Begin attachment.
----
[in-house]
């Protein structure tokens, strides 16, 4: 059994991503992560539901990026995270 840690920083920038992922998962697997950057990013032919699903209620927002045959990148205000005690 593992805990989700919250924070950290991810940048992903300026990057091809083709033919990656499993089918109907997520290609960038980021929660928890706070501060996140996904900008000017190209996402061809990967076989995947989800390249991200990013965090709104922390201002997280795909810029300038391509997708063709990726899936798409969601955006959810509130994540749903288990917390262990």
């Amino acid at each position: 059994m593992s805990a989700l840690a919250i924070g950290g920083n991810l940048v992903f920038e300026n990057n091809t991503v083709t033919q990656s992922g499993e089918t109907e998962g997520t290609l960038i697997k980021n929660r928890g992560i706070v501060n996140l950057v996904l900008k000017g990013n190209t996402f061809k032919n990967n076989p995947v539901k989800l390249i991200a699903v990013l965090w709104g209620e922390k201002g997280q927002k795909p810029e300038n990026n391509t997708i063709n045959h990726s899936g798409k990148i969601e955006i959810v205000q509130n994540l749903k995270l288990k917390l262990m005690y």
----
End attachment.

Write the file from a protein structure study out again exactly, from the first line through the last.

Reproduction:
[in-house]
């Protein structure tokens, strides 16, 4: 059994991503992560539901990026995270 840690920083920038992922998962697997950057990013032919699903209620927002045959990148205000005690 593992805990989700919250924070950290991810940048992903300026990057091809083709033919990656499993089918109907997520290609960038980021929660928890706070501060996140996904900008000017190209996402061809990967076989995947989800390249991200990013965090709104922390201002997280795909810029300038391509997708063709990726899936798409969601955006959810509130994540749903288990917390262990």
């Amino acid at each position: 059994m593992s805990a989700l840690a919250i924070g950290g920083n991810l940048v992903f920038e300026n990057n091809t991503v083709t033919q990656s992922g499993e089918t109907e998962g997520t290609l960038i697997k980021n929660r928890g992560i706070v501060n996140l950057v996904l900008k000017g990013n190209t996402f061809k032919n990967n076989p995947v539901k989800l390249i991200a699903v990013l965090w709104g209620e922390k201002g997280q927002k795909p810029e300038n990026n391509t997708i063709n045959h990726s899936g798409k990148i969601e955006i959810v205000q509130n994540l749903k995270l288990k917390l262990m005690y």